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    Such was the reasoning which for nearly half a century governed the course of English history, and which for all that time it was a heresy to dispute.Yet, supposing it were proved to-morrow that punishment fails entirely of the ends imputed to it; that, for example, the greater number of crimes are[80] committed by criminals who have been punished already; that for one chance of a mans reformation during his punishment there are a hundred in favour of his deterioration; and that the deterrent influence of his punishment is altogether removed by his own descriptions of it; shall we suppose for a moment that society would cease to punish, on the ground that punishment attained none of its professed ends? Would it say to the horse-stealer, Keep your horse, for nothing we can do to you can make you any better, nor deter others from trying to get horses in the same way?Yet Lord Ellenborough was one of the best judges known to English history; he was, according to his biographer, a man of gigantic intellect, and one of the best classical scholars of his day; and if he erred, it was with all honesty and goodness of purpose. The same must be said of Lord Chief Justice Tenterdens opposition to any change in the law of forgery. His great merits too as a judge are matter of history, yet when the Commons had passed the bill for the abolition of capital punishment for forgery, Lord Tenterden[65] assured the House of Lords that they could not without great danger take away the punishment of death. When it was recollected how many thousand pounds, and even tens of thousands, might be abstracted from a man by a deep-laid scheme of forgery, he thought that this crime ought to be visited with the utmost extent of punishment which the law then wisely allowed. The House of Lords again paused in submission to judicial authority.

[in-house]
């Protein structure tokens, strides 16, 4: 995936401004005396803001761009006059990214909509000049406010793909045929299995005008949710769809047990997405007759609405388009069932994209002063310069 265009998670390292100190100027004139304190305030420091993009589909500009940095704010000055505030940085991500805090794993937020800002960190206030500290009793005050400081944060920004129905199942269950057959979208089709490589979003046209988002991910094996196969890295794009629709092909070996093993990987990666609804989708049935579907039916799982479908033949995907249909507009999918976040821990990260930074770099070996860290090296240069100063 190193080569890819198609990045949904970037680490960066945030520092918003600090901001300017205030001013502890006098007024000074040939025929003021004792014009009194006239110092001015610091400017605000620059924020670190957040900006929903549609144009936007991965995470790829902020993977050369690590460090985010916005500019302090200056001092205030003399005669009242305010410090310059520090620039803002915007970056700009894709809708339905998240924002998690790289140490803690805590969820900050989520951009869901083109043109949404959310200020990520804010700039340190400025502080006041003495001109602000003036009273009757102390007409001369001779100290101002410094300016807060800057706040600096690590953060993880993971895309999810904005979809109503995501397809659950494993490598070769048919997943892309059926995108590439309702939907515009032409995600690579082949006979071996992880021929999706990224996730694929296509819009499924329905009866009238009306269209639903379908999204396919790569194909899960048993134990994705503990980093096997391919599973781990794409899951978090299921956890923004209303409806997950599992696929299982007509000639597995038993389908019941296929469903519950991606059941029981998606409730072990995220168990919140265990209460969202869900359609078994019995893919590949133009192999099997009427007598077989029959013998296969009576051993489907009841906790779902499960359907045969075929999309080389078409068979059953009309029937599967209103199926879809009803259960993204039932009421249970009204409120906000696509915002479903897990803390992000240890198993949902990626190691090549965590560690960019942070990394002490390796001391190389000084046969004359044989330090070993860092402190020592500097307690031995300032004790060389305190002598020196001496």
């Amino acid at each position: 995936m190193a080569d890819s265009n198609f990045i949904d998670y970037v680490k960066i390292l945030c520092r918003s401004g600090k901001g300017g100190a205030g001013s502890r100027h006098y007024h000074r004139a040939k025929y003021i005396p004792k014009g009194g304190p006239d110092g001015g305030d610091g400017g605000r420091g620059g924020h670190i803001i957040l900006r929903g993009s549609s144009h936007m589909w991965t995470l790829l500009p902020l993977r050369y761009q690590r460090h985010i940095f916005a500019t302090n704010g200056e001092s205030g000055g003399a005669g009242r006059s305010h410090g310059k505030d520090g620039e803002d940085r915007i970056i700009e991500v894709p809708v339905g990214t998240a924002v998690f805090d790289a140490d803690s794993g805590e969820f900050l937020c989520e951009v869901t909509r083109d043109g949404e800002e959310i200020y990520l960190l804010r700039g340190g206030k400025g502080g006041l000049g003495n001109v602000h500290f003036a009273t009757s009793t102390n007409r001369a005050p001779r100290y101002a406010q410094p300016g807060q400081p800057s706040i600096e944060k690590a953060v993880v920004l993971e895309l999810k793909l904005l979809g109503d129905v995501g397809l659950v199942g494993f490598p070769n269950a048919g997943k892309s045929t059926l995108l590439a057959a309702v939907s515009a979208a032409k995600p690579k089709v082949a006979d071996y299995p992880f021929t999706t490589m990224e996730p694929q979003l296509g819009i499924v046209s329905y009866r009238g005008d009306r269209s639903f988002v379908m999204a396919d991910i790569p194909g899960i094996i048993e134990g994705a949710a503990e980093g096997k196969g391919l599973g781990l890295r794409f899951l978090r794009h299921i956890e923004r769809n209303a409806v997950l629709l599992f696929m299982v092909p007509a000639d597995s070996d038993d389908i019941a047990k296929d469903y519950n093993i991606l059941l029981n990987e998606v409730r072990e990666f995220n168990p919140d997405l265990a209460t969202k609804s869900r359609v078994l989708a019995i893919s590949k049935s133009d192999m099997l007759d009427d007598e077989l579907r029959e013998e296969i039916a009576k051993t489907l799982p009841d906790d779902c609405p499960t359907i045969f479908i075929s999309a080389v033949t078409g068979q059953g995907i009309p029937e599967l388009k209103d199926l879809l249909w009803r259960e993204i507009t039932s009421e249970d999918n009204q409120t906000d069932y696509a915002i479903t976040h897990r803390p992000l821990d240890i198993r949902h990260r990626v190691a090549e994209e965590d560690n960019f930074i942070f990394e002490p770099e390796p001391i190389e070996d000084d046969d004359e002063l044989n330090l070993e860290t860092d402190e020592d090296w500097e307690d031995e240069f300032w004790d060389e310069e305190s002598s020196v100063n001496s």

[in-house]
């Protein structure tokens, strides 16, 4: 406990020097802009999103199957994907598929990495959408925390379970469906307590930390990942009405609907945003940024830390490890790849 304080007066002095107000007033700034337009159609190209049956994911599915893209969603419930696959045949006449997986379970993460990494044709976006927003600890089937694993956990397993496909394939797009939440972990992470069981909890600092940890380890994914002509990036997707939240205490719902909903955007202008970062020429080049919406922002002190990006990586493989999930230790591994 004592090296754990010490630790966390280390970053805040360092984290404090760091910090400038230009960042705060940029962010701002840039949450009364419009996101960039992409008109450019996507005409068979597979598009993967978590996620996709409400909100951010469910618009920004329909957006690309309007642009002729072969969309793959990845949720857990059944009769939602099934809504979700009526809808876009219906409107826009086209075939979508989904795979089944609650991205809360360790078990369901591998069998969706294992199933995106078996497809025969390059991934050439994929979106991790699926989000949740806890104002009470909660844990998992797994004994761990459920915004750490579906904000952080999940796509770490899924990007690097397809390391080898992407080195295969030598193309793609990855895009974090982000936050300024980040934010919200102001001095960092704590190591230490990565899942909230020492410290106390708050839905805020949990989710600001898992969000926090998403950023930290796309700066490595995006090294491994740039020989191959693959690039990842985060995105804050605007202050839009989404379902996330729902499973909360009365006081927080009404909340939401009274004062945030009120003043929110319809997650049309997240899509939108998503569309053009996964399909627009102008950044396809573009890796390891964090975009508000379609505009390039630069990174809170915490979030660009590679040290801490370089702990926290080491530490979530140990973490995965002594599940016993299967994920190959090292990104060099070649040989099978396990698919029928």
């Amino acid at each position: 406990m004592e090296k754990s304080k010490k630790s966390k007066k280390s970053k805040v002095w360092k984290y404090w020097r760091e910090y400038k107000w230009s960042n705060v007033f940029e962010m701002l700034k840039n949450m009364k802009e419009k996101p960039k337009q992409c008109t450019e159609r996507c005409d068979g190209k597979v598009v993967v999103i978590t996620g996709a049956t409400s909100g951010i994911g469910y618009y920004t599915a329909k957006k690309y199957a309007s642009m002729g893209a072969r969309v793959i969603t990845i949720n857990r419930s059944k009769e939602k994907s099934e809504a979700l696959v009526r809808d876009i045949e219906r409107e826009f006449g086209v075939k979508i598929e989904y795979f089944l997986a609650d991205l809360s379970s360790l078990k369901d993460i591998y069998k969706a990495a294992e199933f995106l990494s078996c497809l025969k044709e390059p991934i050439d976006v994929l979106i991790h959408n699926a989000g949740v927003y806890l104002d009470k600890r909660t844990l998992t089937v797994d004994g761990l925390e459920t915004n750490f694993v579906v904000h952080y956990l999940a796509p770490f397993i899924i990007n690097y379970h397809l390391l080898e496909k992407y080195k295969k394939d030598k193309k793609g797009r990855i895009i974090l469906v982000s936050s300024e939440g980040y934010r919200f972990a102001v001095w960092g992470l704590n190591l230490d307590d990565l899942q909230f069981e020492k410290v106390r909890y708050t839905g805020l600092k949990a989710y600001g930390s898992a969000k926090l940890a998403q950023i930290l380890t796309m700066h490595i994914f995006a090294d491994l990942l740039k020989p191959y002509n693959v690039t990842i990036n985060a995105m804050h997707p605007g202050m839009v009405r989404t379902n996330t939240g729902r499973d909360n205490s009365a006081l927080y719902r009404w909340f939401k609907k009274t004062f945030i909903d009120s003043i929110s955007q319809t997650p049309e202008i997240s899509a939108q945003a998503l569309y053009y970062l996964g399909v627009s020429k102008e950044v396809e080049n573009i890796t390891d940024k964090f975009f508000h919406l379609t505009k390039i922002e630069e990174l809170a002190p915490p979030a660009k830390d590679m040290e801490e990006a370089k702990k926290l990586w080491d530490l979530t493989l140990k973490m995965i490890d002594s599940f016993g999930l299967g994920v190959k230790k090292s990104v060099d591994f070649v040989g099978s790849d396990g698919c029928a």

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    Torture, again, is employed to discover if a criminal is guilty of other crimes besides those with which he is charged. It is as if this argument were employed: Because you are guilty of one crime you may be guilty of a hundred others. This doubt weighs upon me: I wish to ascertain about it by my test of truth: the laws torture you because you are guilty, because you may be guilty, because I mean you to be guilty.